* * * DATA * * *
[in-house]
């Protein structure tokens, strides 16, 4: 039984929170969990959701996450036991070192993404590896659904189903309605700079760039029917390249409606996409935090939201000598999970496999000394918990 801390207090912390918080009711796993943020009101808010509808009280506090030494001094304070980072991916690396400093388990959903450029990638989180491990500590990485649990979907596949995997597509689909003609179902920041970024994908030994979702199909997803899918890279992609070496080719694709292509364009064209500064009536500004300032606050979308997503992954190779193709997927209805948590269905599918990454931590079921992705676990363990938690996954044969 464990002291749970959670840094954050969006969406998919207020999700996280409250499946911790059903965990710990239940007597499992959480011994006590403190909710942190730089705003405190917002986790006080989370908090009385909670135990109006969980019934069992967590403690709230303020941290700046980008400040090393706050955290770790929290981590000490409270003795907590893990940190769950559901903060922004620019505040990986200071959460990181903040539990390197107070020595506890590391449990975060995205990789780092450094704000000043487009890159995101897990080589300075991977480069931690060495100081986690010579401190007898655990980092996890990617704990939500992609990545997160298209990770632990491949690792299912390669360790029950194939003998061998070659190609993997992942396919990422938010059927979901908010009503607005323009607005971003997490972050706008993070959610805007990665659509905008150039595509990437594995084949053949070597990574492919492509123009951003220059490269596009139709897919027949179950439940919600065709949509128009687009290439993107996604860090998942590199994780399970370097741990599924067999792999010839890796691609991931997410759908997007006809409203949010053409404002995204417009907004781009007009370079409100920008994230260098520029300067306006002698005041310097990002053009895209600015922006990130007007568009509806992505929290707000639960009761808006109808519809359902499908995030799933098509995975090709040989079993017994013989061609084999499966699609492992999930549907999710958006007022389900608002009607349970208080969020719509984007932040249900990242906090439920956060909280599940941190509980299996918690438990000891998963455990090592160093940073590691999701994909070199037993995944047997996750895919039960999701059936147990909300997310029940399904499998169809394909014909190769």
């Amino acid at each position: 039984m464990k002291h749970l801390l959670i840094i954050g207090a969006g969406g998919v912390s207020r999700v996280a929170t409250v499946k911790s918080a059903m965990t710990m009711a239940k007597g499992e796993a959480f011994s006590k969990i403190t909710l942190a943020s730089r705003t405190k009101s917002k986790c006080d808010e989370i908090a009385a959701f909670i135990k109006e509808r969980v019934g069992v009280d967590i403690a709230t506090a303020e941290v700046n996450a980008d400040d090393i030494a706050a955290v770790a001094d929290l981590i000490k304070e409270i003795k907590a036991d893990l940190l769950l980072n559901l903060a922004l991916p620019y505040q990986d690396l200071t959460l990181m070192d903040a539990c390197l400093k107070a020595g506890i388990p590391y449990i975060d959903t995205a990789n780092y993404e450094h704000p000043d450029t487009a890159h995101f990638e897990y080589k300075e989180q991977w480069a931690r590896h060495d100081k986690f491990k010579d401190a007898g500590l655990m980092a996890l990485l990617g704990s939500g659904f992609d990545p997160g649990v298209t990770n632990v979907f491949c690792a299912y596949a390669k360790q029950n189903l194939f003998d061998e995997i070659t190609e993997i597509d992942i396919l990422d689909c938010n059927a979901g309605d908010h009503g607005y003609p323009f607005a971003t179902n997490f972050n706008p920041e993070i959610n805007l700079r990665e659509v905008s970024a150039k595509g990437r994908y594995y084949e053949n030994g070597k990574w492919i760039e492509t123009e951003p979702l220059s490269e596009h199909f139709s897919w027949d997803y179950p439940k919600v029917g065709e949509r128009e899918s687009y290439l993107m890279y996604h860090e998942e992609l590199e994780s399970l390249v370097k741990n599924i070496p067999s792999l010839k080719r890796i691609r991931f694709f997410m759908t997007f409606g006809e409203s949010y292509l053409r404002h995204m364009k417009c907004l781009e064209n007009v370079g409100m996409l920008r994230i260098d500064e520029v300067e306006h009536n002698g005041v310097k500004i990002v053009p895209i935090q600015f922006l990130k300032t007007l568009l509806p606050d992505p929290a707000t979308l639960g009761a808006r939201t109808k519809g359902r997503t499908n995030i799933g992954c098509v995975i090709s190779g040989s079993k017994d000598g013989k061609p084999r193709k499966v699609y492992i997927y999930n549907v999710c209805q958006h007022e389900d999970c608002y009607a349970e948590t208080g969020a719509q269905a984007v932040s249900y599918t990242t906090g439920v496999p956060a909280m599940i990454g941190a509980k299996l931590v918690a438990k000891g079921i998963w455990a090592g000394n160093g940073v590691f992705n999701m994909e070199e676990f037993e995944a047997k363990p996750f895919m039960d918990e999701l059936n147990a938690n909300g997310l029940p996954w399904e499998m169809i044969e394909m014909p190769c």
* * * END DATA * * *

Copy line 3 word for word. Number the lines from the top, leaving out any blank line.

């Amino acid at each position: 039984m464990k002291h749970l801390l959670i840094i954050g207090a969006g969406g998919v912390s207020r999700v996280a929170t409250v499946k911790s918080a059903m965990t710990m009711a239940k007597g499992e796993a959480f011994s006590k969990i403190t909710l942190a943020s730089r705003t405190k009101s917002k986790c006080d808010e989370i908090a009385a959701f909670i135990k109006e509808r969980v019934g069992v009280d967590i403690a709230t506090a303020e941290v700046n996450a980008d400040d090393i030494a706050a955290v770790a001094d929290l981590i000490k304070e409270i003795k907590a036991d893990l940190l769950l980072n559901l903060a922004l991916p620019y505040q990986d690396l200071t959460l990181m070192d903040a539990c390197l400093k107070a020595g506890i388990p590391y449990i975060d959903t995205a990789n780092y993404e450094h704000p000043d450029t487009a890159h995101f990638e897990y080589k300075e989180q991977w480069a931690r590896h060495d100081k986690f491990k010579d401190a007898g500590l655990m980092a996890l990485l990617g704990s939500g659904f992609d990545p997160g649990v298209t990770n632990v979907f491949c690792a299912y596949a390669k360790q029950n189903l194939f003998d061998e995997i070659t190609e993997i597509d992942i396919l990422d689909c938010n059927a979901g309605d908010h009503g607005y003609p323009f607005a971003t179902n997490f972050n706008p920041e993070i959610n805007l700079r990665e659509v905008s970024a150039k595509g990437r994908y594995y084949e053949n030994g070597k990574w492919i760039e492509t123009e951003p979702l220059s490269e596009h199909f139709s897919w027949d997803y179950p439940k919600v029917g065709e949509r128009e899918s687009y290439l993107m890279y996604h860090e998942e992609l590199e994780s399970l390249v370097k741990n599924i070496p067999s792999l010839k080719r890796i691609r991931f694709f997410m759908t997007f409606g006809e409203s949010y292509l053409r404002h995204m364009k417009c907004l781009e064209n007009v370079g409100m996409l920008r994230i260098d500064e520029v300067e306006h009536n002698g005041v310097k500004i990002v053009p895209i935090q600015f922006l990130k300032t007007l568009l509806p606050d992505p929290a707000t979308l639960g009761a808006r939201t109808k519809g359902r997503t499908n995030i799933g992954c098509v995975i090709s190779g040989s079993k017994d000598g013989k061609p084999r193709k499966v699609y492992i997927y999930n549907v999710c209805q958006h007022e389900d999970c608002y009607a349970e948590t208080g969020a719509q269905a984007v932040s249900y599918t990242t906090g439920v496999p956060a909280m599940i990454g941190a509980k299996l931590v918690a438990k000891g079921i998963w455990a090592g000394n160093g940073v590691f992705n999701m994909e070199e676990f037993e995944a047997k363990p996750f895919m039960d918990e999701l059936n147990a938690n909300g997310l029940p996954w399904e499998m169809i044969e394909m014909p190769c």